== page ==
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Breast Cancer Risk and Screening

  • Created on the 14 October, 2013.

Breast cancer is the most common cancer in the UK with approximately 48,000 women contracting breast cancer in Britain each year. The majority of breast cancer cases affect woman over 50, but younger women, and in rare cases, men, can also get breast cancer.

The primary risk factors for breast cancer are women and those of an older age. Other potential risk factors include –

  • Lack of childbearing or breastfeeding
  • Higher hormone levels
  • Diet and obesity
  • Family history of breast cancer

Breast cancer can have a number of symptoms but the first noticeable symptom is typically a lump that feels different from the rest of the breast tissue (although most breast lumps are not cancerous) or thickening of the tissue itself.  More than 80% of breast cancer cases are discovered when the woman feels a lump which can be located in lymph nodes in the armpit. Lumps aren’t the only sign of breast cancer, however, and early detection can save your life.

There are several types of breast cancer which can develop in different areas of the breast. Often, breast cancer is divided into two types –

  • Non-invasive breast cancer which is found in the ducts of the breast and has not developed the ability to spread outside the breast.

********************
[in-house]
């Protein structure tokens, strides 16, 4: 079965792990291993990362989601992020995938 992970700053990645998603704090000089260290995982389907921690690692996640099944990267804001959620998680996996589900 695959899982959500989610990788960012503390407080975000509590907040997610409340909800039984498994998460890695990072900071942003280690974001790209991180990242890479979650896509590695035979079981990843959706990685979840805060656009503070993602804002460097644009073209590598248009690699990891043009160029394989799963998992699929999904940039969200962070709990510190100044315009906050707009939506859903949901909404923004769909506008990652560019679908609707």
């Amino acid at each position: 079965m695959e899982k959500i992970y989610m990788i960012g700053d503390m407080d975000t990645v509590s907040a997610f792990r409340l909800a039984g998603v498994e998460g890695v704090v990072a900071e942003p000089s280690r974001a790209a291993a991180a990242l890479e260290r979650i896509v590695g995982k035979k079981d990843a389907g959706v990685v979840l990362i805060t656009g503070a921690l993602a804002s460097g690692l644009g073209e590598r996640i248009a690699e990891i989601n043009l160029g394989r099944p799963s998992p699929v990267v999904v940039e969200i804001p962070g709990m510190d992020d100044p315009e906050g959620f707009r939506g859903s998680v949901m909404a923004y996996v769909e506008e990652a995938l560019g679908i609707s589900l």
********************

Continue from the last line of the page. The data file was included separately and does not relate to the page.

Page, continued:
• Invasive breast cancer which has the ability to spread outside the breast.

The earliest signs of breast cancers are detected by a mammogram which creates an image of the breast by passing X-rays through its tissue at a very low dose. Mammogram can detect tumours before they can be felt, so screening is key for early detection. Annual mammograms are a necessity and should be routine for all women over 40 but all adult women should also carry out a breast self-examination at least once a month.

Self-examinations should be carried out in the shower, in front of a mirror and lying down where you can familiarise yourself with the look and feel of your breasts.

If you find a lump you shouldn’t panic, schedule an appointment with your doctor or for further information call Dr Kelly’s on 020 7638 2999.